Finally, you should consider the location. For example, air-source heat pump units need to be installed outside your home. It should be placed in a location that allows easy access for cleaning, adjusting settings, or repairing the heat pump.


Qualified engineers will be able to discuss all these issues with you and help you decide on the best system for you and your family.

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Can an air-source heat pump be connected to an existing system?

If you are considering retrofitting a heat pump in your home, you may be concerned about how it will work in conjunction with existing heating equipment, such as radiators and hot water tanks. This is understandable since radiators have a relatively small surface area and may require higher temperatures than underfloor heating, which the heat pump works more efficiently with. In this case, you should consider whether to install the heat pump alongside or separately from the existing system. Alternatively, to avoid extensive renovation work, you can install larger radiators as an alternative.


Heat pumps can also heat your hot water, meaning your hot water tank won’t be redundant. It can still be used to store warm water for use when needed. It may be necessary to check the tank to ensure it is suitable for use with the heat pump.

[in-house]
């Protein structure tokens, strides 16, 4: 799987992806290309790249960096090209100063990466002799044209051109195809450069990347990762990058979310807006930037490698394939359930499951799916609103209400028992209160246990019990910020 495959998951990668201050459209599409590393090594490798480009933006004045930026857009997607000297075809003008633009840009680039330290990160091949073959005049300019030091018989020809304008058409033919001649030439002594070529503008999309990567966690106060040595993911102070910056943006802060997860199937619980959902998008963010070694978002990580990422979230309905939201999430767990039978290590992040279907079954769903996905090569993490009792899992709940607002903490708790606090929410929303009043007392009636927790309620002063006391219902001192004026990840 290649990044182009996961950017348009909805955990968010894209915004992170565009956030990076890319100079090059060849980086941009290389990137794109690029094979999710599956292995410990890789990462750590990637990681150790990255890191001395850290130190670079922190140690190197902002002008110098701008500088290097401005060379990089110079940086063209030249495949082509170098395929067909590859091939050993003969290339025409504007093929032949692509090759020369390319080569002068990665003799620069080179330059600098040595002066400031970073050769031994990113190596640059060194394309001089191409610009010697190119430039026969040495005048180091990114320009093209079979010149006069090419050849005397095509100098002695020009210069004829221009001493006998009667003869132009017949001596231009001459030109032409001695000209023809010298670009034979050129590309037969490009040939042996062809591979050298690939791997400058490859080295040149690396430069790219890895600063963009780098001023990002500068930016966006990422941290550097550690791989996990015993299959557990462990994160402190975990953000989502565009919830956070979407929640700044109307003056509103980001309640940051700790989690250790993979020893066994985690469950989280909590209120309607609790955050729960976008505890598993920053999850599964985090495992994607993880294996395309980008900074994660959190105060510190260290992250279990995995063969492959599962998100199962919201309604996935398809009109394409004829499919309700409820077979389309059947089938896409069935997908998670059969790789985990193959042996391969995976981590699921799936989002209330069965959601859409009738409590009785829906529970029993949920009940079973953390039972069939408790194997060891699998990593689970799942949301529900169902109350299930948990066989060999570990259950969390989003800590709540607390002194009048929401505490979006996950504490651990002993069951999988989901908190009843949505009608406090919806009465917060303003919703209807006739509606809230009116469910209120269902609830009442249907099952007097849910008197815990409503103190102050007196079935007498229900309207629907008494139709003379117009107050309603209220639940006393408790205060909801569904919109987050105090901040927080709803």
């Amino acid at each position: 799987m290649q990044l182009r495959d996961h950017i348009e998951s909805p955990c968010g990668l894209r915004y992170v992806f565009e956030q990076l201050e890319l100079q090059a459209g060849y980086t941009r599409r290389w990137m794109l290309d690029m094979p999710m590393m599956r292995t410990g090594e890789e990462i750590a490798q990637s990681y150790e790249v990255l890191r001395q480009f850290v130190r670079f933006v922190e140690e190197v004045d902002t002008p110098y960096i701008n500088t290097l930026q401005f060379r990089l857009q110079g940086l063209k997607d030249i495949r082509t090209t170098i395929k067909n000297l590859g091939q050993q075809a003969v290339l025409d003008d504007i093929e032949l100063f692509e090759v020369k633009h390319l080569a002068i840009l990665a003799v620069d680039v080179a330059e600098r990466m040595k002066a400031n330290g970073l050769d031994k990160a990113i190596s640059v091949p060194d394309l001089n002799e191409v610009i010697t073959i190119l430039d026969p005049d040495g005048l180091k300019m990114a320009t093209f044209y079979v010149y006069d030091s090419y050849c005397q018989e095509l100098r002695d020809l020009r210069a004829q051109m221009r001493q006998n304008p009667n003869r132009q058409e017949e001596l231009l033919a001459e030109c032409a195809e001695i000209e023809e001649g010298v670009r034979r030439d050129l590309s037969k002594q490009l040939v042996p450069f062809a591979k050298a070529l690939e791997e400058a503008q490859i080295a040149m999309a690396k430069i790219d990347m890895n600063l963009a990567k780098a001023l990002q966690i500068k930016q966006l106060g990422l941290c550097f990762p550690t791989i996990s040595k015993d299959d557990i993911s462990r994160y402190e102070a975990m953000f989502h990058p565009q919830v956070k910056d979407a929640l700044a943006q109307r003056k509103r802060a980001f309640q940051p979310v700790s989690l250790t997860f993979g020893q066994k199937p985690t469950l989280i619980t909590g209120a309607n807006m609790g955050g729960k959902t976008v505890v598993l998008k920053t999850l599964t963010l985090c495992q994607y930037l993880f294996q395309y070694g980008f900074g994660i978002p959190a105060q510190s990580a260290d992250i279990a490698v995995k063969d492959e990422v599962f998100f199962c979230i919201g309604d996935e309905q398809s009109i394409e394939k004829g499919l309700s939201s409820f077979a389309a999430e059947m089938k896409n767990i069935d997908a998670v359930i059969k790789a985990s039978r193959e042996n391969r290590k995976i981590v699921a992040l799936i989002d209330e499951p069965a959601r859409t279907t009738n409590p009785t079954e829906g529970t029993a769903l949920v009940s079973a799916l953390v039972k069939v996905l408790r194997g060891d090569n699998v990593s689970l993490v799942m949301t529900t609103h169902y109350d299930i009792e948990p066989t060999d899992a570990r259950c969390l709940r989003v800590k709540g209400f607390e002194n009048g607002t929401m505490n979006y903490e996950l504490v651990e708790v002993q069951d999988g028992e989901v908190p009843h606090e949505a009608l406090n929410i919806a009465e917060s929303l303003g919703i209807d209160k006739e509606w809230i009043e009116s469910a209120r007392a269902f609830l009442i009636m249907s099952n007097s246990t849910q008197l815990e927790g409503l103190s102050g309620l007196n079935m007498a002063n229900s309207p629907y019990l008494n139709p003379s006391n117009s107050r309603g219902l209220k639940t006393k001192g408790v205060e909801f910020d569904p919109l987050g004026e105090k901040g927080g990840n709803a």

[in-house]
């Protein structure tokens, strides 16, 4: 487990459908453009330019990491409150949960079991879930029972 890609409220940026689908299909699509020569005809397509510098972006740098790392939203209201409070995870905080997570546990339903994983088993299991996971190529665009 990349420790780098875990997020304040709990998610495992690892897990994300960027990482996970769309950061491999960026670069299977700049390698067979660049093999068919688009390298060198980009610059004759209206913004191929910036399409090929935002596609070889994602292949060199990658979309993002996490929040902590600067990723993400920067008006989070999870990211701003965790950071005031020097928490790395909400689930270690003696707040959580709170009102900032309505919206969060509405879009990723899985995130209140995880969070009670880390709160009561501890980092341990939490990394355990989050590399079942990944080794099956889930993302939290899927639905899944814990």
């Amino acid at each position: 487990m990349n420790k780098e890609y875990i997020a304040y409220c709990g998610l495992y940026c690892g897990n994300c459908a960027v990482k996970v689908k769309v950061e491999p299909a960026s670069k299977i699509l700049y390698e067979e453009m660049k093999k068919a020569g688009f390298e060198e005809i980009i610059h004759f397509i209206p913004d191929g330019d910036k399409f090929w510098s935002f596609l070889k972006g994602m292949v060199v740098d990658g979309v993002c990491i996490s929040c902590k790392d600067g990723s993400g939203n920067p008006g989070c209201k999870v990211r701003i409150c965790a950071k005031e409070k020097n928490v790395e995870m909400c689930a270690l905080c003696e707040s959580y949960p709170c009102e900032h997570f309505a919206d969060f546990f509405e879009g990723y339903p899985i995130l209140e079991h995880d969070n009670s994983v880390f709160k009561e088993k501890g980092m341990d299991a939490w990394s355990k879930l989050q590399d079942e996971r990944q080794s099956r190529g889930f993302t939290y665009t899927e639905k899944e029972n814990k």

Can a heat pump be added to an existing boiler?

You may wonder if it’s possible to use a heat pump together with a boiler to heat your home, instead of choosing one over the other. The answer is yes, you can. If you prefer, you don’t have to rely solely on the heat pump for heating your home.


When the weather becomes extremely cold, around -10°C, the heat pump may struggle to absorb enough heat from the air or ground, making it challenging to reach the temperature set on your thermostat. Although most heat pumps can still provide heating for your home even at temperatures as low as -20°C, it may not be as efficient. In such cases, you can use the boiler instead on these very cold days.


Is the heat pump too big for the house?

When installing a heat pump in an existing home, getting the size right is crucial. A heat pump that is too small will struggle to heat your home to the desired temperature, while one that is too large may have higher running costs and waste energy.


Trying to determine the size of the heat pump on your own can be difficult. Do you know that sizing calculations are partly based on the lowest temperatures in your area for that year? This is important because the coldest temperature can vary depending on the country/region you are in. For example, Scotland is typically colder than the south of England. If you live in Manchester, the heat pump will be sized based on a temperature of -2.6°C. At these temperatures, the heat pump’s efficiency is very high, and you may not need a boiler to work alongside it.


When considering a heat pump, you can have a professional heating engineer visit your home to assess the building and calculate the ideal heat pump size that suits your needs.